is inviting foodies and collectors alike to explore four centuries of gastronomic history through a selection of books coming from the library of Baron Pierre de Crombrugghe and with the collaboration of the experts Jacques T. Quentin and Benoît Forgeot. Cooking and the culinary arts have been the subject of poems, treatises and educational works as early as Antiquity and the Middle Ages. But it was not until the 19th century that the concept of gastronomy emerged in earnest. The Baron's library displays a number of themes that are inextricably linked to the culinary experience and the way it has evolved throughout history. Its shelves provide a rich menu of treatises on how to cut meat, poultry and fish, as well as texts on truffles, oysters and baking. There are also books explaining how to make iced desserts, tea, coffee and chocolate, and how to set the table and fold napkins. This collection of nearly 200 works, estimated at around 1 500 000 euros, is an unmissable rendez-vous with gastronomy, displaying an absolute feast of food history!
The highlight of the librar y of Baron Pierre de Crombrugghe is the Cuisinier Taillevant, ou le Viandier, the first known illustrated cookery book. This rare incunabulum, written in French, was published in Lyon in around 1495. Decorated with a large woodcut depicting a cook at the stove and bearing the name of the head chef under Kings Charles V and VI of France, the Cuisinier Taillevant is the ultimate reference work on French medieval gastronomy. The volume for sale is the only surviving complete copy.
Half a century later came the Livre fort excellent de Cuysine tresutille, a culinary bestseller before its time. Containing over three hundred recipes, it had considerable influence throughout the Renaissance period. The copy at auction is one of three listed from the edition published in Lyon in 1542. It is the only copy to remain under private ownership.
Le Platine en françois, printed in 1505, is the French version of a treatise on cooking and dietetics published in Rome in 1474 by the humanist Bartolomeo Sacchi, known as Platina. De honesta voluptate et valetudine is a monumental work that had a very wide intellectual impact during its time. It revolutionised cooking by combining the joys of eating with dietetic rules. It would become Taillevents most formidable competitor, and its reign went on to span more than a century.
It was not until Le Cuisinier françois, a 1651work by François Pierre (also known as La Varenne), that the customs inherited from medieval cuisine were brought to an end and the foundations of modern French cuisine were laid. Now presented for sale, this volume included for the first time a number of recipes and procedures that are nowadays well-known to modern readers, such as the first recipes for snow eggs and puff pastry.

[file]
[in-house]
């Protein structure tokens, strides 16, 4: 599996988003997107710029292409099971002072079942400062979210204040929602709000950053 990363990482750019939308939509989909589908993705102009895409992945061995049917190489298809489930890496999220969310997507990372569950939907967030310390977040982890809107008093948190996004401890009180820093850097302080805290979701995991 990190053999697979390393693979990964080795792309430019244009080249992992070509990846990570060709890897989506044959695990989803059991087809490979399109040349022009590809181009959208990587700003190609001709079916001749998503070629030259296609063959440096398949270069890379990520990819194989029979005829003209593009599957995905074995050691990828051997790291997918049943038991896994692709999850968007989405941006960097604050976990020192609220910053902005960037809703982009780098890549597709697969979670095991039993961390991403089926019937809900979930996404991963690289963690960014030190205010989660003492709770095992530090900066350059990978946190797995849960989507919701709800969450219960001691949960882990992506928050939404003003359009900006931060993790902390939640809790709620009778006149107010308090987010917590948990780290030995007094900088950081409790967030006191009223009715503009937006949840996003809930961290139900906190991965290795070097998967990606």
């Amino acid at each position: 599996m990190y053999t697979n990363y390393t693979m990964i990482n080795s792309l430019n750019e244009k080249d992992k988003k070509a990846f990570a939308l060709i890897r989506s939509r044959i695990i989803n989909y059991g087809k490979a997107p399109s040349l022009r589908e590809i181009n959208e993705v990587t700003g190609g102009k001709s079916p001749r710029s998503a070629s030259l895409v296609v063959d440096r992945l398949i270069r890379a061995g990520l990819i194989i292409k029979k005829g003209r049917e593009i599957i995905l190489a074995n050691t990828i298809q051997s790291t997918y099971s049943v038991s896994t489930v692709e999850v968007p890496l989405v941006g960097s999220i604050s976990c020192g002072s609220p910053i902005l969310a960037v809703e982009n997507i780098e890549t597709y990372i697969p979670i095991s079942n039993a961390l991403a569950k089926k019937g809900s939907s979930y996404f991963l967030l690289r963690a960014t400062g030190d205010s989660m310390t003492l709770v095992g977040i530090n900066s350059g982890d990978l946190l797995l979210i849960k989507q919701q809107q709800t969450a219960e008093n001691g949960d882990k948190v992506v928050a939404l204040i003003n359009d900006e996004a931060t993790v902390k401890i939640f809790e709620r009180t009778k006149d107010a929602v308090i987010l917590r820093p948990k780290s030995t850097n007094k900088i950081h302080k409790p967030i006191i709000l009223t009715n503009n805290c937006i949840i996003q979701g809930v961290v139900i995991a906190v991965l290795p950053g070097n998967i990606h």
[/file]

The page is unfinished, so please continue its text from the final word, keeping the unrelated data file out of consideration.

Cuisine and medicine frequently appear alongside each other in treatises on the art of living well, which is why the library of Baron Pierre de Crombrugghe includes a 1531 edition of Tacuini sanitatis by Ibn Butlan, a doctor from Baghdad. This richly illustrated volume comprises almost 300 woodcuts, which depict familiar scenes of gluttony, inebriation, food platters and even kitchen utensils.
In 1687, in Le bon usage du thé, du caffé et du chocolat, pour la preservation & pour la guerison des maladies, Nicolas de Blégny extolled the therapeutic virtues of exotic drinks tea, coffee and chocolate recently introduced to France. This much sought-after treatise was published at the same time that the first cafés were opening their doors in Paris.
One of the most extraordinary items in the collection is a second edition of Escoffiers Guide culinaire, a substantial five-volume working manuscript. Following the original edition published in 1903, Escoffier began work on a new, expanded edition of his pioneering work, still considered the cornerstone of French cuisine to this day. Sauces, desserts, hors d'oeuvres, soups, pâtés, roasts: everything is accounted for in the thousands of recipes he wrote up based on his experiences at the Savoy and the Ritz. For Auguste Escoffier, cooking, while an art, will become a science and will have to submit its formulas still too often based on experience to a method and a precision that will leave nothing to chance.
His guidance modernised gastronomy. In the 17th and 18th centuries, culinary books and treatises were aimed at elites, be they royal, princely or aristocratic. From the 19th century onwards, publications gradually diversified and were aimed at a wider audience. Cooking became healthier, less rich, and more affordable.
In France and elsewhere, culinary heritage has always been a reflection of the great abundance of regions it comes from. The library of Baron Pierre de Crombrugghe illustrates this extensively through numerous works, such as Le gastronome à Paris, LAncienne Alsace à table, Le cuisinier gascon, Le cuisinier anglais, and La cuisinière de Genève.
Theres a book, and recipes, for everyone!